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A self-employed self-guide to securing yourself a mortgage
Let’s start things off with a nice little myth buster. Just because you are self-employed does not mean you can’t get a mortgage. It just means there are different criteria to be met and different documents needed. Here’s what we mean.
Depending on what kind of self-employed worker you are, you may or may not have an accountant. If you don’t, you probably should because they’ll be able to help provide you with all the audits, documents and advice you’ll need when applying for your mortgage. For instance, some banks may request a letter from your accountant to confirm that your business is not only profitable now but will continue to be so after you get your mortgage.
If you are self-employed you’ll need to prove a couple of things that PAYE applicants won’t. Again, an accountant could help you get your hands on the originals of the following:
Depending on the bank and your personal circumstance, some banks will request a minimum of two years of accounts or possibly even three years. In fact, if you had a bad trading year during one of them, you may want to submit additional years to confirm it was just a blip.
You will also need to include the two most recent years tax returns (P.21 or Notice Of Assessment or Chapter 4 Revenue Certificate with full completed Form 11) and your Tax Clearance Certificate.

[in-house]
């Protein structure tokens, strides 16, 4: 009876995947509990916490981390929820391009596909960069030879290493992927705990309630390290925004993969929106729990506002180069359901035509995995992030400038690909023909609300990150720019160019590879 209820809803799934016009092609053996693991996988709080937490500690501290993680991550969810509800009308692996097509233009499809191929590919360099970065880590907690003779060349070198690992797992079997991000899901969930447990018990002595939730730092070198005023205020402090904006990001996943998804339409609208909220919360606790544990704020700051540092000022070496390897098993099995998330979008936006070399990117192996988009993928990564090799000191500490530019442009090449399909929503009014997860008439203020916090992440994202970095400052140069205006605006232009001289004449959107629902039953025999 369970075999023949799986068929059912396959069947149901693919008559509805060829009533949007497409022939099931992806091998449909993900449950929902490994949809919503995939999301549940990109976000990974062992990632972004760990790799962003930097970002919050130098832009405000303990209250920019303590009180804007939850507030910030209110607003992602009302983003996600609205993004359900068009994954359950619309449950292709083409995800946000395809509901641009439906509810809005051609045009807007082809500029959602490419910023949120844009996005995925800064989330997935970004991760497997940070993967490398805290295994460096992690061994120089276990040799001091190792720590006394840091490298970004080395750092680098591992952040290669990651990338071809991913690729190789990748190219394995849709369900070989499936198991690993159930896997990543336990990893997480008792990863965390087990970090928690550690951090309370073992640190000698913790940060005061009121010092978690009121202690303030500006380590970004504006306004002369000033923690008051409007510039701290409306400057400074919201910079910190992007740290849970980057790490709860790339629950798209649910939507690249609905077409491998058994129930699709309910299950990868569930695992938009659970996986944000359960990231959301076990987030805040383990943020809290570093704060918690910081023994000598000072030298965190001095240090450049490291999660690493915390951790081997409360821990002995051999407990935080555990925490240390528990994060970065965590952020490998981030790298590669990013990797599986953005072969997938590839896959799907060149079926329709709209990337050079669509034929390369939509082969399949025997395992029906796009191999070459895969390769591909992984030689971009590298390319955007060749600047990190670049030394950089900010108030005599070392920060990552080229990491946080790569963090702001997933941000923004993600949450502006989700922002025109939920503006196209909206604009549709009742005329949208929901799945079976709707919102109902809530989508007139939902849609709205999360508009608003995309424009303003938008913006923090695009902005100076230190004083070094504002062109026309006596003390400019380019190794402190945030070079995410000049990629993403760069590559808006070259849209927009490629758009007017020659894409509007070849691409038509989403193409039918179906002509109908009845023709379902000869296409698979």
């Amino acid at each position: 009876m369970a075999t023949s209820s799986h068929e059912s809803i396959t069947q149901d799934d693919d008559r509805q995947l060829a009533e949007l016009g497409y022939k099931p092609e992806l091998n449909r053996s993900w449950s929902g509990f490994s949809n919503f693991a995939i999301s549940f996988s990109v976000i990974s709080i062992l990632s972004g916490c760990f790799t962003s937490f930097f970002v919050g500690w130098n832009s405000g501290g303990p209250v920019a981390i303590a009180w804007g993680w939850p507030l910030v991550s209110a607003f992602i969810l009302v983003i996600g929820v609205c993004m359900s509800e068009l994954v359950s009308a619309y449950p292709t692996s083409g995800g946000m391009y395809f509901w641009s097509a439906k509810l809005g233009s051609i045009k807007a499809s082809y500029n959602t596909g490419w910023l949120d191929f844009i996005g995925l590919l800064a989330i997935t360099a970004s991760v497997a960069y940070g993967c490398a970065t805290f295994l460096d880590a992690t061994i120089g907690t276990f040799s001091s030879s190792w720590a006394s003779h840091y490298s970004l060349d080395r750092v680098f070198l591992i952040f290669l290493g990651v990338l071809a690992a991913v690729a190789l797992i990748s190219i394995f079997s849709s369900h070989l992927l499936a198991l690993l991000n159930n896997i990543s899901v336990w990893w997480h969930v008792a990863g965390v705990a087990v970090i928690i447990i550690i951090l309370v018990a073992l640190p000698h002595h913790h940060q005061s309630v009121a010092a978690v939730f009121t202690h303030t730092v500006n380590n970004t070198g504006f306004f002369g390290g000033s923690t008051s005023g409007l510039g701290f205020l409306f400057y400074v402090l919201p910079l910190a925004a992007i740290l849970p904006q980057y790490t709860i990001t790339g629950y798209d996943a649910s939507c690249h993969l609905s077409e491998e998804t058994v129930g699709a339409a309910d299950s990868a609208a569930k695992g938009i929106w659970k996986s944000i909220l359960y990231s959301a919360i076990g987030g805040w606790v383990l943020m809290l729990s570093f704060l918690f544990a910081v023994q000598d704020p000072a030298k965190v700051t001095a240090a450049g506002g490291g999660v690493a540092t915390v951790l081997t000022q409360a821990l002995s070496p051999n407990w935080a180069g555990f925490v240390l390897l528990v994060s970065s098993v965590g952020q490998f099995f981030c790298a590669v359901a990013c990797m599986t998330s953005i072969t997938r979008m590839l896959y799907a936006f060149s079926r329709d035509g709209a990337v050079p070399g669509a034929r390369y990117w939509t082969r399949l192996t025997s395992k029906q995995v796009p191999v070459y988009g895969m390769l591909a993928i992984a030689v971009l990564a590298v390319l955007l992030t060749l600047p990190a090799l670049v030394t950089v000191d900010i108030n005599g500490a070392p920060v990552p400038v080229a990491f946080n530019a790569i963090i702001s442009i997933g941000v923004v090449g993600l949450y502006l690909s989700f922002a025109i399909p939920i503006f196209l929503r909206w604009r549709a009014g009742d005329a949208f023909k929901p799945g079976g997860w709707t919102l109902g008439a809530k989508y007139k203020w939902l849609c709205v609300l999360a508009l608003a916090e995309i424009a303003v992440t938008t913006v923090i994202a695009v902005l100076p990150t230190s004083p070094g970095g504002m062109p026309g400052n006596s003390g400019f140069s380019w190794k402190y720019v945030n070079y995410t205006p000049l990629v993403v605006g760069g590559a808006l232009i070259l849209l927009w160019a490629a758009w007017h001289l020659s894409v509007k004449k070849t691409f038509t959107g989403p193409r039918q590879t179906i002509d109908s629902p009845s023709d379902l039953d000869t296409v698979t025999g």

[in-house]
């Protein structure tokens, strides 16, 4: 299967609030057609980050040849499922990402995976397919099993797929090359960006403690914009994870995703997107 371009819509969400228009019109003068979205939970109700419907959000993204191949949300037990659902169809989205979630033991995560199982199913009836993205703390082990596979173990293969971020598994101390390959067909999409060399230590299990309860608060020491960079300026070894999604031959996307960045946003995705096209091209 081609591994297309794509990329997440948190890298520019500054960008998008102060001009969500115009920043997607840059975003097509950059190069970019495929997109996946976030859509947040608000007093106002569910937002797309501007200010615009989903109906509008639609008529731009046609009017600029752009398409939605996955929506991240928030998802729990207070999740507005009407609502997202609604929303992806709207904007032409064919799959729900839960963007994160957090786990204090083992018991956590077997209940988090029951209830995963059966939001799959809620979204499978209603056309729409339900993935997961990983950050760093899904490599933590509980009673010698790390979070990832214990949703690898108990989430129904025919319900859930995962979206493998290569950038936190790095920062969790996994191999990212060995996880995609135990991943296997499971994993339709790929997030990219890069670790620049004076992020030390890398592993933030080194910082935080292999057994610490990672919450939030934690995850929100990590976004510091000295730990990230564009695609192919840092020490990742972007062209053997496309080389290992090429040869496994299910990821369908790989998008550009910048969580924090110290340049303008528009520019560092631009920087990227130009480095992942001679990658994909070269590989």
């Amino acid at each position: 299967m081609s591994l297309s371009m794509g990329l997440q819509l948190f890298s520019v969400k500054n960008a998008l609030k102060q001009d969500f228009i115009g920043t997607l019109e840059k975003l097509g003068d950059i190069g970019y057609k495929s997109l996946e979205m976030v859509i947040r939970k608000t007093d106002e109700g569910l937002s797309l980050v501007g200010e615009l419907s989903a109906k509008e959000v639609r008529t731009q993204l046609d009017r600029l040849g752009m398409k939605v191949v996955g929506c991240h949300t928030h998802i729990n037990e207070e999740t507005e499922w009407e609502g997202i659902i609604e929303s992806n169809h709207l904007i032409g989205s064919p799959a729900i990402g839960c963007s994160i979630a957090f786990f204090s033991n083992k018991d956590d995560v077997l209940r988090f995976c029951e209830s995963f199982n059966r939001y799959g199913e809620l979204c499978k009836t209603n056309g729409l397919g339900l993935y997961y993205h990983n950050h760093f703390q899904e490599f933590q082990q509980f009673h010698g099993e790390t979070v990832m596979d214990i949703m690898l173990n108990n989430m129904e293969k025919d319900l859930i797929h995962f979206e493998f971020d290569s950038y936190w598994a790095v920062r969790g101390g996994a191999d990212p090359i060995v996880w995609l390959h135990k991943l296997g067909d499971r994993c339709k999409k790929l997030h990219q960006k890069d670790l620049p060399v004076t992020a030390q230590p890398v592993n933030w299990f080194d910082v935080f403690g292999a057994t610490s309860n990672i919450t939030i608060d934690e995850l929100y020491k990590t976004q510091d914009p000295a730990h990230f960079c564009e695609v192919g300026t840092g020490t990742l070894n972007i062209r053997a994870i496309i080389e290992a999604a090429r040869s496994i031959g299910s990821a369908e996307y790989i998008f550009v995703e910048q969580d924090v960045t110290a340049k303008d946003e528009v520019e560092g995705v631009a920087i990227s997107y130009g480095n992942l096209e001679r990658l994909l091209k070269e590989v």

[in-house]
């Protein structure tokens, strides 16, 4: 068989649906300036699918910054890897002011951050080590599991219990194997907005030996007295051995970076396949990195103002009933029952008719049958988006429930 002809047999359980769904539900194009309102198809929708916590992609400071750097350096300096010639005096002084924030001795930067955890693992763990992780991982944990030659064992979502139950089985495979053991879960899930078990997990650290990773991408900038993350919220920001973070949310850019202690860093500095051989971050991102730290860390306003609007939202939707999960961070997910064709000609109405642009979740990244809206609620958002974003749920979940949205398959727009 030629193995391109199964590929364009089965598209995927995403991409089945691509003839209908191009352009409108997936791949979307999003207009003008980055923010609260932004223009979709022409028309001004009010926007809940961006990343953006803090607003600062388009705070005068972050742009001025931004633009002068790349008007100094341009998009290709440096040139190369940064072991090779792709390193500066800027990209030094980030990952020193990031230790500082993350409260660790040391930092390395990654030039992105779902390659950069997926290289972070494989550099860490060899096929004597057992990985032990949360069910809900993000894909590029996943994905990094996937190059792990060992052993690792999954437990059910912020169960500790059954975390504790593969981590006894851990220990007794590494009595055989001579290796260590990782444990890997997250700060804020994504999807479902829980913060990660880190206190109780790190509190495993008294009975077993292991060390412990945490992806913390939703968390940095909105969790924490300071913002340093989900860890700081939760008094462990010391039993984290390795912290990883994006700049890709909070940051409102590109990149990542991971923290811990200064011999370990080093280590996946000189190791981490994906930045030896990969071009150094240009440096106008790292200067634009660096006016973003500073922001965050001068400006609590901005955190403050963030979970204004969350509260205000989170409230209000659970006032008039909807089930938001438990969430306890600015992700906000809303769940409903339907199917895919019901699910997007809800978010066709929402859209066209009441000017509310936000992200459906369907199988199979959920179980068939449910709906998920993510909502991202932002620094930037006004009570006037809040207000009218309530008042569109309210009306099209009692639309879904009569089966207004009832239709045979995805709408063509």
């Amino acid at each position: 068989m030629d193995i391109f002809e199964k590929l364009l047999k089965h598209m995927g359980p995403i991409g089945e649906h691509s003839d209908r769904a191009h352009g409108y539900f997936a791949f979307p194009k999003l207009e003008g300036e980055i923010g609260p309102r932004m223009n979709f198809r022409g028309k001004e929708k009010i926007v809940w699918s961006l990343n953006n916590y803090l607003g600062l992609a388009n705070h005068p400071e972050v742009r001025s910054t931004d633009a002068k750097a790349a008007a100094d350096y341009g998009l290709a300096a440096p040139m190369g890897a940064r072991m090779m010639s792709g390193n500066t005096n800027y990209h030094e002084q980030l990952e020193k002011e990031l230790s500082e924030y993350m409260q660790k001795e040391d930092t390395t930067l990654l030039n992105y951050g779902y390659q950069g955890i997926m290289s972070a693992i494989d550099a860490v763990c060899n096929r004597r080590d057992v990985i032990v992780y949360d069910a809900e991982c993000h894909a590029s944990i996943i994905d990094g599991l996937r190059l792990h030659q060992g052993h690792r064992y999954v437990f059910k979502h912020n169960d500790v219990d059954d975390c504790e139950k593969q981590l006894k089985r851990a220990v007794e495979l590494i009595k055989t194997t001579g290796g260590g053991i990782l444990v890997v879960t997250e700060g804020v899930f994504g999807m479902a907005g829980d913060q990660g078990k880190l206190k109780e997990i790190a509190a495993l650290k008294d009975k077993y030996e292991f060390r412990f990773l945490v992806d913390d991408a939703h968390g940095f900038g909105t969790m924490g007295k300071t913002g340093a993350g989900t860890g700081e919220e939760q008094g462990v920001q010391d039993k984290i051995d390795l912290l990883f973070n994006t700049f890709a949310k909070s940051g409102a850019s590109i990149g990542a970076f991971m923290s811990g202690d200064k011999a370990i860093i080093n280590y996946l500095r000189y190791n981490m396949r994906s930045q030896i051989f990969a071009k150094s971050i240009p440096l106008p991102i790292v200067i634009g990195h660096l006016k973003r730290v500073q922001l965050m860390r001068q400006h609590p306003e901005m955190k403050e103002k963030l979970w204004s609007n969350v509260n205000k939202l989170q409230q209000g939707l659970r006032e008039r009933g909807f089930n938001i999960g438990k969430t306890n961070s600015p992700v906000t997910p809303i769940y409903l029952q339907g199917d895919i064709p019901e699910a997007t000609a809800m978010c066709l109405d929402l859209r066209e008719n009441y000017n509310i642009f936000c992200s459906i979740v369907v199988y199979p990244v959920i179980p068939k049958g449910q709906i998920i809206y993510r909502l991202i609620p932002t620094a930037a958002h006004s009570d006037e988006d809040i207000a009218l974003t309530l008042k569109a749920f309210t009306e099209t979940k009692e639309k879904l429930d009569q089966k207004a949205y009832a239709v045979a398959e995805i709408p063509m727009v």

As well as being able to show your personal bank account is in order, you will also be asked to show 6 months of statements for your business account. If you have a business credit card, you’ll need to show the same for that too.
By including copies of contracts and a summary of your business it allows you to show your mortgage advisor how busy you are. Say for example, if you have a wide range of clients that keep you constantly busy or even one or two that just give you regular work. In addition, if you have management accounts for your current year include them, this shows as regular an income as possible for your industry.
While applying for your mortgage as a self-employed applicant, you’ll need mortgage insurance to cover you against life’s unexpected events. Simply put, it’s designed to pay off your mortgage in the event of the death of you or your joint applicant before the end of the mortgage term. It might also be a good time to think about income protection insurances. You may have delayed doing so before but with any impending mortgage commitments, they really make sense at this point.
The articles contained in this First Time Buyers Guide are for reference purposes only and any views expressed in the articles are purely the personal views of the authors. You should not rely on any information relating to specific issues or make decisions without taking separate financial or other advice from appropriately qualified professional advisors.